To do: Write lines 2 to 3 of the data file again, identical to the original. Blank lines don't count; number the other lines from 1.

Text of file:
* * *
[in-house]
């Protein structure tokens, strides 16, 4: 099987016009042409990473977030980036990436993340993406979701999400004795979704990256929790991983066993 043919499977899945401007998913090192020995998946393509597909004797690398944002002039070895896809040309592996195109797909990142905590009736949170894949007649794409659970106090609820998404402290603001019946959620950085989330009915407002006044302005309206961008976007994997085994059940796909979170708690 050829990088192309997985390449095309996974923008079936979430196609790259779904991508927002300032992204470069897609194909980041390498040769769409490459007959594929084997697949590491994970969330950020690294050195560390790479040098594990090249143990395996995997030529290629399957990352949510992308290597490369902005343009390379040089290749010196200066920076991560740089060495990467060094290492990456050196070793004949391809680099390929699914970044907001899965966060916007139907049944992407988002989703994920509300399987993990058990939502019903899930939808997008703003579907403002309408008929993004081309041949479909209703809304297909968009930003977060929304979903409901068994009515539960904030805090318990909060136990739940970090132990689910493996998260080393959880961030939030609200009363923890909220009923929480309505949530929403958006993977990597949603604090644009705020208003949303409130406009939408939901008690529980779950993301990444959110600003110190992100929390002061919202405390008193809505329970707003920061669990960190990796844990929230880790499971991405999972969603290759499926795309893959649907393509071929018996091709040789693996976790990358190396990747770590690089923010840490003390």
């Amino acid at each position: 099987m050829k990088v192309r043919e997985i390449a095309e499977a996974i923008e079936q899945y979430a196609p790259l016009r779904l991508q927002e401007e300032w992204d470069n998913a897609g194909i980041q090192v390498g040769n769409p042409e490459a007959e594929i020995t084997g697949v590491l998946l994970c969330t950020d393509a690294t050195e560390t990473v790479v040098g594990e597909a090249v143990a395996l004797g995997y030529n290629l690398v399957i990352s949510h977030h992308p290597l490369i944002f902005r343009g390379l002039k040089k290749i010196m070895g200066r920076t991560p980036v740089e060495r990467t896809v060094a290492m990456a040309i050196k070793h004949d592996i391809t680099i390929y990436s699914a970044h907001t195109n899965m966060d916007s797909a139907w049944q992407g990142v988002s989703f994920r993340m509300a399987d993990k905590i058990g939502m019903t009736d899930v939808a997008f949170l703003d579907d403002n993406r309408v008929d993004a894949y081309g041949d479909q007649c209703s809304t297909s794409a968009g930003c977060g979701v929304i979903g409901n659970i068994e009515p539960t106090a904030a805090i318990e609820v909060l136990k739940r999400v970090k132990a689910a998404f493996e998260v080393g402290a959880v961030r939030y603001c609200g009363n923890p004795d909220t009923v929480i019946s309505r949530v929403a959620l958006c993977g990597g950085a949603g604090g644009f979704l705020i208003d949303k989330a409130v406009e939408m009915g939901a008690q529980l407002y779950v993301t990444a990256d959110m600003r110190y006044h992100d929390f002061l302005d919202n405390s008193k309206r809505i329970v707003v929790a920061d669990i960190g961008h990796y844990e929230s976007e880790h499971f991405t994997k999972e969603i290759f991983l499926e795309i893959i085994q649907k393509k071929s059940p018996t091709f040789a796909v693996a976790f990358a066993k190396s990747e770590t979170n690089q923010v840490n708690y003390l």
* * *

């Protein structure tokens, strides 16, 4: 099987016009042409990473977030980036990436993340993406979701999400004795979704990256929790991983066993 043919499977899945401007998913090192020995998946393509597909004797690398944002002039070895896809040309592996195109797909990142905590009736949170894949007649794409659970106090609820998404402290603001019946959620950085989330009915407002006044302005309206961008976007994997085994059940796909979170708690 050829990088192309997985390449095309996974923008079936979430196609790259779904991508927002300032992204470069897609194909980041390498040769769409490459007959594929084997697949590491994970969330950020690294050195560390790479040098594990090249143990395996995997030529290629399957990352949510992308290597490369902005343009390379040089290749010196200066920076991560740089060495990467060094290492990456050196070793004949391809680099390929699914970044907001899965966060916007139907049944992407988002989703994920509300399987993990058990939502019903899930939808997008703003579907403002309408008929993004081309041949479909209703809304297909968009930003977060929304979903409901068994009515539960904030805090318990909060136990739940970090132990689910493996998260080393959880961030939030609200009363923890909220009923929480309505949530929403958006993977990597949603604090644009705020208003949303409130406009939408939901008690529980779950993301990444959110600003110190992100929390002061919202405390008193809505329970707003920061669990960190990796844990929230880790499971991405999972969603290759499926795309893959649907393509071929018996091709040789693996976790990358190396990747770590690089923010840490003390």
């Amino acid at each position: 099987m050829k990088v192309r043919e997985i390449a095309e499977a996974i923008e079936q899945y979430a196609p790259l016009r779904l991508q927002e401007e300032w992204d470069n998913a897609g194909i980041q090192v390498g040769n769409p042409e490459a007959e594929i020995t084997g697949v590491l998946l994970c969330t950020d393509a690294t050195e560390t990473v790479v040098g594990e597909a090249v143990a395996l004797g995997y030529n290629l690398v399957i990352s949510h977030h992308p290597l490369i944002f902005r343009g390379l002039k040089k290749i010196m070895g200066r920076t991560p980036v740089e060495r990467t896809v060094a290492m990456a040309i050196k070793h004949d592996i391809t680099i390929y990436s699914a970044h907001t195109n899965m966060d916007s797909a139907w049944q992407g990142v988002s989703f994920r993340m509300a399987d993990k905590i058990g939502m019903t009736d899930v939808a997008f949170l703003d579907d403002n993406r309408v008929d993004a894949y081309g041949d479909q007649c209703s809304t297909s794409a968009g930003c977060g979701v929304i979903g409901n659970i068994e009515p539960t106090a904030a805090i318990e609820v909060l136990k739940r999400v970090k132990a689910a998404f493996e998260v080393g402290a959880v961030r939030y603001c609200g009363n923890p004795d909220t009923v929480i019946s309505r949530v929403a959620l958006c993977g990597g950085a949603g604090g644009f979704l705020i208003d949303k989330a409130v406009e939408m009915g939901a008690q529980l407002y779950v993301t990444a990256d959110m600003r110190y006044h992100d929390f002061l302005d919202n405390s008193k309206r809505i329970v707003v929790a920061d669990i960190g961008h990796y844990e929230s976007e880790h499971f991405t994997k999972e969603i290759f991983l499926e795309i893959i085994q649907k393509k071929s059940p018996t091709f040789a796909v693996a976790f990358a066993k190396s990747e770590t979170n690089q923010v840490n708690y003390l």